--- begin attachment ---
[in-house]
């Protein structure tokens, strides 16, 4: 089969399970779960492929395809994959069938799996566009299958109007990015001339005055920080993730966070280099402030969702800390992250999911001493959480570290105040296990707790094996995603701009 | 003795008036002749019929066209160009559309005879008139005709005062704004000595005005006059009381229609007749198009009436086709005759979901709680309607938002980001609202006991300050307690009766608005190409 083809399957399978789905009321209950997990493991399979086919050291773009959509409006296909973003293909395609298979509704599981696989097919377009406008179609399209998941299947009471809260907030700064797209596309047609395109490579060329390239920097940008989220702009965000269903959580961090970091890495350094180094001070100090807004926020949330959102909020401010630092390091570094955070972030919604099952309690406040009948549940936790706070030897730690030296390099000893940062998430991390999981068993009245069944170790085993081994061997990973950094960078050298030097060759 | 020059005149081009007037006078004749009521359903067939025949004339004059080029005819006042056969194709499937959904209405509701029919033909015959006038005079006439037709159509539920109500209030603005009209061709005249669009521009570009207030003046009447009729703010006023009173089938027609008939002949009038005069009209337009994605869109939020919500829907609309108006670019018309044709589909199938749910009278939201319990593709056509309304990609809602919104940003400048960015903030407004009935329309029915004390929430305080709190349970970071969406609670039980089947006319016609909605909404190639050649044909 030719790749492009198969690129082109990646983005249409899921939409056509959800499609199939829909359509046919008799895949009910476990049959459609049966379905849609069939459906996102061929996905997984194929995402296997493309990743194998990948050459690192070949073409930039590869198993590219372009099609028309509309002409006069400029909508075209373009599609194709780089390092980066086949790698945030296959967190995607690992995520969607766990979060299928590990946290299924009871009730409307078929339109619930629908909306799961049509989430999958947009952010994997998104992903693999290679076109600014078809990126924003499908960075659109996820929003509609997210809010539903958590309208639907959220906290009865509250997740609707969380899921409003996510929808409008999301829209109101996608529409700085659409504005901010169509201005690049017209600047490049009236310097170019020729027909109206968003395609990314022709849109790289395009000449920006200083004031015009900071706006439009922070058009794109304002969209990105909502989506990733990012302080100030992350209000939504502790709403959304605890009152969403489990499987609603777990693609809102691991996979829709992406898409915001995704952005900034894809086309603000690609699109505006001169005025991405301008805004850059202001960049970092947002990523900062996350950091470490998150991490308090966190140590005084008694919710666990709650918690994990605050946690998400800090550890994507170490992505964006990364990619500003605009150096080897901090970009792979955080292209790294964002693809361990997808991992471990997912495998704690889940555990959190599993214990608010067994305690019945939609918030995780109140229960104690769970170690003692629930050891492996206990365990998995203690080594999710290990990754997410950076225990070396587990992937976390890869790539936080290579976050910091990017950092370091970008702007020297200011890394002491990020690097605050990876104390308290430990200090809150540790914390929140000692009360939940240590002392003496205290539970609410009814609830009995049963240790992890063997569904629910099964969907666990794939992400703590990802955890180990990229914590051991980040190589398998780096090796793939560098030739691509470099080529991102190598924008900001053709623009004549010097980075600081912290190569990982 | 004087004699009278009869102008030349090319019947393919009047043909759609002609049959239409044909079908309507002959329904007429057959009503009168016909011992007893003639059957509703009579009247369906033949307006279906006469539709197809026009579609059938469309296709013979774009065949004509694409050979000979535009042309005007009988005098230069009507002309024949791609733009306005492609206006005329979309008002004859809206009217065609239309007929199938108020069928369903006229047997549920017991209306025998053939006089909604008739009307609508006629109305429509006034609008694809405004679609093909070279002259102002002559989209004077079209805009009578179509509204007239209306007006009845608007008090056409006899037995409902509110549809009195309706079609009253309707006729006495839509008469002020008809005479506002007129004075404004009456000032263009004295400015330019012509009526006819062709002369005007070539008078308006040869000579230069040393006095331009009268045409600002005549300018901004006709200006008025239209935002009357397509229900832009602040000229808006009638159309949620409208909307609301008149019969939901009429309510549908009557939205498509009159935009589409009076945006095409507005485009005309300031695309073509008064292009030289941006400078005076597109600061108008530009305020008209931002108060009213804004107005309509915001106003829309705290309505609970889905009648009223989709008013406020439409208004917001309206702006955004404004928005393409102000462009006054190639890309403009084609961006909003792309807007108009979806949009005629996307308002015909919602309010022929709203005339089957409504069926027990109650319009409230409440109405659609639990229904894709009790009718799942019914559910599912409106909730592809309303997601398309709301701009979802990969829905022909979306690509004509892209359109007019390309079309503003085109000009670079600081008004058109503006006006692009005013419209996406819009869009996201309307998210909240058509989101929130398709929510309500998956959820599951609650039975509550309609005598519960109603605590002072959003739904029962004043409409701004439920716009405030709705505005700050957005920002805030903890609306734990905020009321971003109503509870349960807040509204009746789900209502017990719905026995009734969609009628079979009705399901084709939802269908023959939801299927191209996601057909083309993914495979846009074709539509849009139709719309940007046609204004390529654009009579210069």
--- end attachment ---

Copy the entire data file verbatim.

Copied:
[in-house]
């Protein structure tokens, strides 16, 4: 089969399970779960492929395809994959069938799996566009299958109007990015001339005055920080993730966070280099402030969702800390992250999911001493959480570290105040296990707790094996995603701009 | 003795008036002749019929066209160009559309005879008139005709005062704004000595005005006059009381229609007749198009009436086709005759979901709680309607938002980001609202006991300050307690009766608005190409 083809399957399978789905009321209950997990493991399979086919050291773009959509409006296909973003293909395609298979509704599981696989097919377009406008179609399209998941299947009471809260907030700064797209596309047609395109490579060329390239920097940008989220702009965000269903959580961090970091890495350094180094001070100090807004926020949330959102909020401010630092390091570094955070972030919604099952309690406040009948549940936790706070030897730690030296390099000893940062998430991390999981068993009245069944170790085993081994061997990973950094960078050298030097060759 | 020059005149081009007037006078004749009521359903067939025949004339004059080029005819006042056969194709499937959904209405509701029919033909015959006038005079006439037709159509539920109500209030603005009209061709005249669009521009570009207030003046009447009729703010006023009173089938027609008939002949009038005069009209337009994605869109939020919500829907609309108006670019018309044709589909199938749910009278939201319990593709056509309304990609809602919104940003400048960015903030407004009935329309029915004390929430305080709190349970970071969406609670039980089947006319016609909605909404190639050649044909 030719790749492009198969690129082109990646983005249409899921939409056509959800499609199939829909359509046919008799895949009910476990049959459609049966379905849609069939459906996102061929996905997984194929995402296997493309990743194998990948050459690192070949073409930039590869198993590219372009099609028309509309002409006069400029909508075209373009599609194709780089390092980066086949790698945030296959967190995607690992995520969607766990979060299928590990946290299924009871009730409307078929339109619930629908909306799961049509989430999958947009952010994997998104992903693999290679076109600014078809990126924003499908960075659109996820929003509609997210809010539903958590309208639907959220906290009865509250997740609707969380899921409003996510929808409008999301829209109101996608529409700085659409504005901010169509201005690049017209600047490049009236310097170019020729027909109206968003395609990314022709849109790289395009000449920006200083004031015009900071706006439009922070058009794109304002969209990105909502989506990733990012302080100030992350209000939504502790709403959304605890009152969403489990499987609603777990693609809102691991996979829709992406898409915001995704952005900034894809086309603000690609699109505006001169005025991405301008805004850059202001960049970092947002990523900062996350950091470490998150991490308090966190140590005084008694919710666990709650918690994990605050946690998400800090550890994507170490992505964006990364990619500003605009150096080897901090970009792979955080292209790294964002693809361990997808991992471990997912495998704690889940555990959190599993214990608010067994305690019945939609918030995780109140229960104690769970170690003692629930050891492996206990365990998995203690080594999710290990990754997410950076225990070396587990992937976390890869790539936080290579976050910091990017950092370091970008702007020297200011890394002491990020690097605050990876104390308290430990200090809150540790914390929140000692009360939940240590002392003496205290539970609410009814609830009995049963240790992890063997569904629910099964969907666990794939992400703590990802955890180990990229914590051991980040190589398998780096090796793939560098030739691509470099080529991102190598924008900001053709623009004549010097980075600081912290190569990982 | 004087004699009278009869102008030349090319019947393919009047043909759609002609049959239409044909079908309507002959329904007429057959009503009168016909011992007893003639059957509703009579009247369906033949307006279906006469539709197809026009579609059938469309296709013979774009065949004509694409050979000979535009042309005007009988005098230069009507002309024949791609733009306005492609206006005329979309008002004859809206009217065609239309007929199938108020069928369903006229047997549920017991209306025998053939006089909604008739009307609508006629109305429509006034609008694809405004679609093909070279002259102002002559989209004077079209805009009578179509509204007239209306007006009845608007008090056409006899037995409902509110549809009195309706079609009253309707006729006495839509008469002020008809005479506002007129004075404004009456000032263009004295400015330019012509009526006819062709002369005007070539008078308006040869000579230069040393006095331009009268045409600002005549300018901004006709200006008025239209935002009357397509229900832009602040000229808006009638159309949620409208909307609301008149019969939901009429309510549908009557939205498509009159935009589409009076945006095409507005485009005309300031695309073509008064292009030289941006400078005076597109600061108008530009305020008209931002108060009213804004107005309509915001106003829309705290309505609970889905009648009223989709008013406020439409208004917001309206702006955004404004928005393409102000462009006054190639890309403009084609961006909003792309807007108009979806949009005629996307308002015909919602309010022929709203005339089957409504069926027990109650319009409230409440109405659609639990229904894709009790009718799942019914559910599912409106909730592809309303997601398309709301701009979802990969829905022909979306690509004509892209359109007019390309079309503003085109000009670079600081008004058109503006006006692009005013419209996406819009869009996201309307998210909240058509989101929130398709929510309500998956959820599951609650039975509550309609005598519960109603605590002072959003739904029962004043409409701004439920716009405030709705505005700050957005920002805030903890609306734990905020009321971003109503509870349960807040509204009746789900209502017990719905026995009734969609009628079979009705399901084709939802269908023959939801299927191209996601057909083309993914495979846009074709539509849009139709719309940007046609204004390529654009009579210069």